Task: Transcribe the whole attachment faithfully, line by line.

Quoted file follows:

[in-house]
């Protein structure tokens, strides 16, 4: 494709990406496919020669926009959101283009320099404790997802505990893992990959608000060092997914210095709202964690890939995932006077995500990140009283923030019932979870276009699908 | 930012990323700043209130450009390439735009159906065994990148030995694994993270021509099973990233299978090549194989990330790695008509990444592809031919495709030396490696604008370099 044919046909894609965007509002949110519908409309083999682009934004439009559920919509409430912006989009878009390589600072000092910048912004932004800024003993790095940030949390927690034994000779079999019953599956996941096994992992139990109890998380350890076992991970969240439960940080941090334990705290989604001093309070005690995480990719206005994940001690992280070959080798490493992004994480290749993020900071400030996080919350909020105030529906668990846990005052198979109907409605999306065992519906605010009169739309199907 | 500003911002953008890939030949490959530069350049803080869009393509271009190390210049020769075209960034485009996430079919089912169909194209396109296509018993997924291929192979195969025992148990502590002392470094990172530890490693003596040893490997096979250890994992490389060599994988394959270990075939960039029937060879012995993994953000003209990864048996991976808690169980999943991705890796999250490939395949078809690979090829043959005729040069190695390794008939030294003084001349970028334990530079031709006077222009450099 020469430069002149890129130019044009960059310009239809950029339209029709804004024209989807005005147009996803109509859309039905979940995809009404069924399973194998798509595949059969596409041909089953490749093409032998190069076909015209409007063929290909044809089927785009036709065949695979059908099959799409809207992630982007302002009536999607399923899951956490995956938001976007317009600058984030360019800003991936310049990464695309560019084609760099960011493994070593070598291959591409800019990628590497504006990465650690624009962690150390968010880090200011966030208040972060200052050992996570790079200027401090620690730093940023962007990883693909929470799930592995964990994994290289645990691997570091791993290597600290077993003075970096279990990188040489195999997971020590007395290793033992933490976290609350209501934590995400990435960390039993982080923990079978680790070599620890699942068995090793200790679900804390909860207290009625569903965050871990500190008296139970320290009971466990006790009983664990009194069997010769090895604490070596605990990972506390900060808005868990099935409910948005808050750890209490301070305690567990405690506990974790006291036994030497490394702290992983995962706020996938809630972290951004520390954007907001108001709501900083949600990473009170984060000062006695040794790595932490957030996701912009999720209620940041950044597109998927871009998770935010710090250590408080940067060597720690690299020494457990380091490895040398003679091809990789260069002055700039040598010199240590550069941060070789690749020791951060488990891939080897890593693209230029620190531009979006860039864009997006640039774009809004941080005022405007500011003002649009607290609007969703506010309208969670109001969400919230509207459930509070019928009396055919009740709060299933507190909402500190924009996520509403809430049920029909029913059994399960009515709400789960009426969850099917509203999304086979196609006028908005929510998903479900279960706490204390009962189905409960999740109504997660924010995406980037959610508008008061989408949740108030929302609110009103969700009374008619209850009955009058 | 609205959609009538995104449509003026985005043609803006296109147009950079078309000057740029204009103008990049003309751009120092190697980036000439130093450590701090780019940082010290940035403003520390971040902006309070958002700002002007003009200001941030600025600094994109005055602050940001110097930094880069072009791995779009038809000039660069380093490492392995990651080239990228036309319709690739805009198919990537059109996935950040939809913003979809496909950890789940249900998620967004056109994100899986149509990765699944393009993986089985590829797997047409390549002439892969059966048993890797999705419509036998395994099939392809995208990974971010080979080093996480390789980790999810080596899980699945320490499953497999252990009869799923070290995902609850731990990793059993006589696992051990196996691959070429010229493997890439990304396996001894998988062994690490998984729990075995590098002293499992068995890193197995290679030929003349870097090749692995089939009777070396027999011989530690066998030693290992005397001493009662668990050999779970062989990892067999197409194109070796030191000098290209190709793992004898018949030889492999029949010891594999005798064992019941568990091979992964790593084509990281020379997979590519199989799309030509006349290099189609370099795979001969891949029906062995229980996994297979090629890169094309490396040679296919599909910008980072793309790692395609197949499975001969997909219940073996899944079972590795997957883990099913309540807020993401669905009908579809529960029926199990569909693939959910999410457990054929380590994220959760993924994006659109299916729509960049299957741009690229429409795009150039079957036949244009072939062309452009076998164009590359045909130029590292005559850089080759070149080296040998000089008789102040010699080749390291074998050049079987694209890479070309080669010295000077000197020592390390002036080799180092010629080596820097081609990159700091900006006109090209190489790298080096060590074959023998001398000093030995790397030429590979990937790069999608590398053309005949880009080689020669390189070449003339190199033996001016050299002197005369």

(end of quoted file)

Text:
[in-house]
């Protein structure tokens, strides 16, 4: 494709990406496919020669926009959101283009320099404790997802505990893992990959608000060092997914210095709202964690890939995932006077995500990140009283923030019932979870276009699908 | 930012990323700043209130450009390439735009159906065994990148030995694994993270021509099973990233299978090549194989990330790695008509990444592809031919495709030396490696604008370099 044919046909894609965007509002949110519908409309083999682009934004439009559920919509409430912006989009878009390589600072000092910048912004932004800024003993790095940030949390927690034994000779079999019953599956996941096994992992139990109890998380350890076992991970969240439960940080941090334990705290989604001093309070005690995480990719206005994940001690992280070959080798490493992004994480290749993020900071400030996080919350909020105030529906668990846990005052198979109907409605999306065992519906605010009169739309199907 | 500003911002953008890939030949490959530069350049803080869009393509271009190390210049020769075209960034485009996430079919089912169909194209396109296509018993997924291929192979195969025992148990502590002392470094990172530890490693003596040893490997096979250890994992490389060599994988394959270990075939960039029937060879012995993994953000003209990864048996991976808690169980999943991705890796999250490939395949078809690979090829043959005729040069190695390794008939030294003084001349970028334990530079031709006077222009450099 020469430069002149890129130019044009960059310009239809950029339209029709804004024209989807005005147009996803109509859309039905979940995809009404069924399973194998798509595949059969596409041909089953490749093409032998190069076909015209409007063929290909044809089927785009036709065949695979059908099959799409809207992630982007302002009536999607399923899951956490995956938001976007317009600058984030360019800003991936310049990464695309560019084609760099960011493994070593070598291959591409800019990628590497504006990465650690624009962690150390968010880090200011966030208040972060200052050992996570790079200027401090620690730093940023962007990883693909929470799930592995964990994994290289645990691997570091791993290597600290077993003075970096279990990188040489195999997971020590007395290793033992933490976290609350209501934590995400990435960390039993982080923990079978680790070599620890699942068995090793200790679900804390909860207290009625569903965050871990500190008296139970320290009971466990006790009983664990009194069997010769090895604490070596605990990972506390900060808005868990099935409910948005808050750890209490301070305690567990405690506990974790006291036994030497490394702290992983995962706020996938809630972290951004520390954007907001108001709501900083949600990473009170984060000062006695040794790595932490957030996701912009999720209620940041950044597109998927871009998770935010710090250590408080940067060597720690690299020494457990380091490895040398003679091809990789260069002055700039040598010199240590550069941060070789690749020791951060488990891939080897890593693209230029620190531009979006860039864009997006640039774009809004941080005022405007500011003002649009607290609007969703506010309208969670109001969400919230509207459930509070019928009396055919009740709060299933507190909402500190924009996520509403809430049920029909029913059994399960009515709400789960009426969850099917509203999304086979196609006028908005929510998903479900279960706490204390009962189905409960999740109504997660924010995406980037959610508008008061989408949740108030929302609110009103969700009374008619209850009955009058 | 609205959609009538995104449509003026985005043609803006296109147009950079078309000057740029204009103008990049003309751009120092190697980036000439130093450590701090780019940082010290940035403003520390971040902006309070958002700002002007003009200001941030600025600094994109005055602050940001110097930094880069072009791995779009038809000039660069380093490492392995990651080239990228036309319709690739805009198919990537059109996935950040939809913003979809496909950890789940249900998620967004056109994100899986149509990765699944393009993986089985590829797997047409390549002439892969059966048993890797999705419509036998395994099939392809995208990974971010080979080093996480390789980790999810080596899980699945320490499953497999252990009869799923070290995902609850731990990793059993006589696992051990196996691959070429010229493997890439990304396996001894998988062994690490998984729990075995590098002293499992068995890193197995290679030929003349870097090749692995089939009777070396027999011989530690066998030693290992005397001493009662668990050999779970062989990892067999197409194109070796030191000098290209190709793992004898018949030889492999029949010891594999005798064992019941568990091979992964790593084509990281020379997979590519199989799309030509006349290099189609370099795979001969891949029906062995229980996994297979090629890169094309490396040679296919599909910008980072793309790692395609197949499975001969997909219940073996899944079972590795997957883990099913309540807020993401669905009908579809529960029926199990569909693939959910999410457990054929380590994220959760993924994006659109299916729509960049299957741009690229429409795009150039079957036949244009072939062309452009076998164009590359045909130029590292005559850089080759070149080296040998000089008789102040010699080749390291074998050049079987694209890479070309080669010295000077000197020592390390002036080799180092010629080596820097081609990159700091900006006109090209190489790298080096060590074959023998001398000093030995790397030429590979990937790069999608590398053309005949880009080689020669390189070449003339190199033996001016050299002197005369």